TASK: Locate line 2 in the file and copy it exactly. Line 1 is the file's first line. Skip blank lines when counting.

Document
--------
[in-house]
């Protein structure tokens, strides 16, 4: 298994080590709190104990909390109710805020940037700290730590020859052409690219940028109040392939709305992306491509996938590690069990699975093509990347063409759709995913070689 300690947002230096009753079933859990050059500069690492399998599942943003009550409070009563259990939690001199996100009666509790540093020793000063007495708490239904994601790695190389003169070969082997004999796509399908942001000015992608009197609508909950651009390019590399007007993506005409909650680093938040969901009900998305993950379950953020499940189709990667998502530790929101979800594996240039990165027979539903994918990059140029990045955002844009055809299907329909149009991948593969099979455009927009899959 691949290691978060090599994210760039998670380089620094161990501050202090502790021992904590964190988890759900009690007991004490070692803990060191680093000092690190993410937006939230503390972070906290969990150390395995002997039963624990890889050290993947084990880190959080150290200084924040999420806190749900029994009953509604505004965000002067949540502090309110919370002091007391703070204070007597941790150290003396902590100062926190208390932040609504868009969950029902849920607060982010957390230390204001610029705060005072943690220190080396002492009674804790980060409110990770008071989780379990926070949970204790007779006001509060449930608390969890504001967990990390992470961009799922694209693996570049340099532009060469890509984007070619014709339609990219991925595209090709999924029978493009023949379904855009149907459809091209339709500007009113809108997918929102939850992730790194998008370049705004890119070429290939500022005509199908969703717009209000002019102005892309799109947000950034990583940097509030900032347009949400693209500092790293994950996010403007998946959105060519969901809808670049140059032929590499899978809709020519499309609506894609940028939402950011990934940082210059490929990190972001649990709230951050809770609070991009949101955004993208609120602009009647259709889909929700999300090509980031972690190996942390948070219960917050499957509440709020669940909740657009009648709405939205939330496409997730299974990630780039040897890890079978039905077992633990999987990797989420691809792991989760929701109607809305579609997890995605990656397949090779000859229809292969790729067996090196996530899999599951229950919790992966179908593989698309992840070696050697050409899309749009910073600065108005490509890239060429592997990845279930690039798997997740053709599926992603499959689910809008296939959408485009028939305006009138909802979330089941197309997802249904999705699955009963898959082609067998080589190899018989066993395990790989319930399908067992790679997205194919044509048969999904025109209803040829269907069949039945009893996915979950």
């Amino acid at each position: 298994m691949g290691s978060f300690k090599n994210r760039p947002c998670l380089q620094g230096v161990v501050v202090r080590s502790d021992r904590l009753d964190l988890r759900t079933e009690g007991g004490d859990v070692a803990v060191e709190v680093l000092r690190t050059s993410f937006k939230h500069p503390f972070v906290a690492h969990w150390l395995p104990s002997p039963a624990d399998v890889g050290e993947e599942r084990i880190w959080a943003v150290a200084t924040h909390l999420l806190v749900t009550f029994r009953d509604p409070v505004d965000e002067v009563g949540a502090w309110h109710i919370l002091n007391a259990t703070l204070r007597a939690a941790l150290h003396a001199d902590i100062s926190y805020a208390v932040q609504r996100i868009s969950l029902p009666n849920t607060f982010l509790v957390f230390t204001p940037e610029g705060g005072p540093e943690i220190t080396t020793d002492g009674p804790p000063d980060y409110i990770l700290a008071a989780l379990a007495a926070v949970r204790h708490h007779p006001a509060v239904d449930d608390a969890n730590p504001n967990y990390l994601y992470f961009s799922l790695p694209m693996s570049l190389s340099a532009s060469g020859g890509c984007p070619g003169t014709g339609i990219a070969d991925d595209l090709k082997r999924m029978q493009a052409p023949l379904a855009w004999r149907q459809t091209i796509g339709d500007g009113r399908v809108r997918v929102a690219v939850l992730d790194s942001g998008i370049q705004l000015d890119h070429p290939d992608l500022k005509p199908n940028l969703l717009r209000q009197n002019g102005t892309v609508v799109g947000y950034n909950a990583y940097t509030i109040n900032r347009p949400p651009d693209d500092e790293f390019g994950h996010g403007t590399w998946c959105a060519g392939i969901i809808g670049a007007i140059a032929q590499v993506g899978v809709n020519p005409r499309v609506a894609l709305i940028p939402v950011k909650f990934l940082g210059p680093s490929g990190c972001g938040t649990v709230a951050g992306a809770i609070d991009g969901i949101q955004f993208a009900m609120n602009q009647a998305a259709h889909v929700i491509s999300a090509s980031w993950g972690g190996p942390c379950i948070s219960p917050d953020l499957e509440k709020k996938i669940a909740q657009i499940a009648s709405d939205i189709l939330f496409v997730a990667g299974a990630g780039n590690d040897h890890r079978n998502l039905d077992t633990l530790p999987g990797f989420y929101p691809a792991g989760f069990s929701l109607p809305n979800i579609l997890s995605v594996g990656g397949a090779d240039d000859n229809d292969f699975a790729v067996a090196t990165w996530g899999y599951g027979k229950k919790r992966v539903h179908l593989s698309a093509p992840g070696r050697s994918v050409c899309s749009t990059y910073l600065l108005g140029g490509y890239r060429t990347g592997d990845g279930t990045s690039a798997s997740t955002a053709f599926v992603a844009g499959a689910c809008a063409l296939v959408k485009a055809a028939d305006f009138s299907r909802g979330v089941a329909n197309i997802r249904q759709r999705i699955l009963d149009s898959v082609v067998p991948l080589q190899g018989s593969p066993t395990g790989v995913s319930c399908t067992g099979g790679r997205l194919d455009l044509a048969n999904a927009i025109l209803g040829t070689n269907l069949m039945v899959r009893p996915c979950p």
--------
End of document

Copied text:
């Protein structure tokens, strides 16, 4: 298994080590709190104990909390109710805020940037700290730590020859052409690219940028109040392939709305992306491509996938590690069990699975093509990347063409759709995913070689 300690947002230096009753079933859990050059500069690492399998599942943003009550409070009563259990939690001199996100009666509790540093020793000063007495708490239904994601790695190389003169070969082997004999796509399908942001000015992608009197609508909950651009390019590399007007993506005409909650680093938040969901009900998305993950379950953020499940189709990667998502530790929101979800594996240039990165027979539903994918990059140029990045955002844009055809299907329909149009991948593969099979455009927009899959 691949290691978060090599994210760039998670380089620094161990501050202090502790021992904590964190988890759900009690007991004490070692803990060191680093000092690190993410937006939230503390972070906290969990150390395995002997039963624990890889050290993947084990880190959080150290200084924040999420806190749900029994009953509604505004965000002067949540502090309110919370002091007391703070204070007597941790150290003396902590100062926190208390932040609504868009969950029902849920607060982010957390230390204001610029705060005072943690220190080396002492009674804790980060409110990770008071989780379990926070949970204790007779006001509060449930608390969890504001967990990390992470961009799922694209693996570049340099532009060469890509984007070619014709339609990219991925595209090709999924029978493009023949379904855009149907459809091209339709500007009113809108997918929102939850992730790194998008370049705004890119070429290939500022005509199908969703717009209000002019102005892309799109947000950034990583940097509030900032347009949400693209500092790293994950996010403007998946959105060519969901809808670049140059032929590499899978809709020519499309609506894609940028939402950011990934940082210059490929990190972001649990709230951050809770609070991009949101955004993208609120602009009647259709889909929700999300090509980031972690190996942390948070219960917050499957509440709020669940909740657009009648709405939205939330496409997730299974990630780039040897890890079978039905077992633990999987990797989420691809792991989760929701109607809305579609997890995605990656397949090779000859229809292969790729067996090196996530899999599951229950919790992966179908593989698309992840070696050697050409899309749009910073600065108005490509890239060429592997990845279930690039798997997740053709599926992603499959689910809008296939959408485009028939305006009138909802979330089941197309997802249904999705699955009963898959082609067998080589190899018989066993395990790989319930399908067992790679997205194919044509048969999904025109209803040829269907069949039945009893996915979950």